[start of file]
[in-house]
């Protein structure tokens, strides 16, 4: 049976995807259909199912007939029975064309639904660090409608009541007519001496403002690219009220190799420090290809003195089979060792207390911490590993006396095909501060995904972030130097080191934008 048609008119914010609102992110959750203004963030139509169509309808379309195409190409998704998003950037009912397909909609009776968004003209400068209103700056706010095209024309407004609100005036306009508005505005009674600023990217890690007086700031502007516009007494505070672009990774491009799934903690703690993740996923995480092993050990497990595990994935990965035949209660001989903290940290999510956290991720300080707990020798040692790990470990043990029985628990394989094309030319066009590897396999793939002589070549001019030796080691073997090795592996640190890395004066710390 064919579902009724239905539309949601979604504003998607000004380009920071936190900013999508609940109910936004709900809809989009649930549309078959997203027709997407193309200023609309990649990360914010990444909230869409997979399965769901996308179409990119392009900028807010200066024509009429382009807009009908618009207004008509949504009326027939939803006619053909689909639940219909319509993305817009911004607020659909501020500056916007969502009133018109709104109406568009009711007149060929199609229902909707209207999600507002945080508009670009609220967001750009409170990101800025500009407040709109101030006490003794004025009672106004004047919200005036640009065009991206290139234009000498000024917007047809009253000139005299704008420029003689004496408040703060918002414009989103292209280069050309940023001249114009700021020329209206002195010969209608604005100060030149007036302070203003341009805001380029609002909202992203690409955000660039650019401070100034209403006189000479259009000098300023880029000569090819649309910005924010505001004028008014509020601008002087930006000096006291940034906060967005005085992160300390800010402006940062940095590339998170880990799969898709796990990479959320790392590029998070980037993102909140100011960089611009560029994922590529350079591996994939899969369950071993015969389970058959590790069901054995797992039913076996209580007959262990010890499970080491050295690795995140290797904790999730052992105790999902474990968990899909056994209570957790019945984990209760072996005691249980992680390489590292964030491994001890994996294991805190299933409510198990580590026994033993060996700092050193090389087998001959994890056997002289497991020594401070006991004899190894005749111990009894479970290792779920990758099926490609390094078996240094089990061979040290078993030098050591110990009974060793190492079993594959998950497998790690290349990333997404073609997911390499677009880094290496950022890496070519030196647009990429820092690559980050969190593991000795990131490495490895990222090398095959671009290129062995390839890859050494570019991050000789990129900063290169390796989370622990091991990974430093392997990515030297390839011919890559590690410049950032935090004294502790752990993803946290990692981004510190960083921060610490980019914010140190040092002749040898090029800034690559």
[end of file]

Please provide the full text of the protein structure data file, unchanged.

[in-house]
């Protein structure tokens, strides 16, 4: 049976995807259909199912007939029975064309639904660090409608009541007519001496403002690219009220190799420090290809003195089979060792207390911490590993006396095909501060995904972030130097080191934008 048609008119914010609102992110959750203004963030139509169509309808379309195409190409998704998003950037009912397909909609009776968004003209400068209103700056706010095209024309407004609100005036306009508005505005009674600023990217890690007086700031502007516009007494505070672009990774491009799934903690703690993740996923995480092993050990497990595990994935990965035949209660001989903290940290999510956290991720300080707990020798040692790990470990043990029985628990394989094309030319066009590897396999793939002589070549001019030796080691073997090795592996640190890395004066710390 064919579902009724239905539309949601979604504003998607000004380009920071936190900013999508609940109910936004709900809809989009649930549309078959997203027709997407193309200023609309990649990360914010990444909230869409997979399965769901996308179409990119392009900028807010200066024509009429382009807009009908618009207004008509949504009326027939939803006619053909689909639940219909319509993305817009911004607020659909501020500056916007969502009133018109709104109406568009009711007149060929199609229902909707209207999600507002945080508009670009609220967001750009409170990101800025500009407040709109101030006490003794004025009672106004004047919200005036640009065009991206290139234009000498000024917007047809009253000139005299704008420029003689004496408040703060918002414009989103292209280069050309940023001249114009700021020329209206002195010969209608604005100060030149007036302070203003341009805001380029609002909202992203690409955000660039650019401070100034209403006189000479259009000098300023880029000569090819649309910005924010505001004028008014509020601008002087930006000096006291940034906060967005005085992160300390800010402006940062940095590339998170880990799969898709796990990479959320790392590029998070980037993102909140100011960089611009560029994922590529350079591996994939899969369950071993015969389970058959590790069901054995797992039913076996209580007959262990010890499970080491050295690795995140290797904790999730052992105790999902474990968990899909056994209570957790019945984990209760072996005691249980992680390489590292964030491994001890994996294991805190299933409510198990580590026994033993060996700092050193090389087998001959994890056997002289497991020594401070006991004899190894005749111990009894479970290792779920990758099926490609390094078996240094089990061979040290078993030098050591110990009974060793190492079993594959998950497998790690290349990333997404073609997911390499677009880094290496950022890496070519030196647009990429820092690559980050969190593991000795990131490495490895990222090398095959671009290129062995390839890859050494570019991050000789990129900063290169390796989370622990091991990974430093392997990515030297390839011919890559590690410049950032935090004294502790752990993803946290990692981004510190960083921060610490980019914010140190040092002749040898090029800034690559």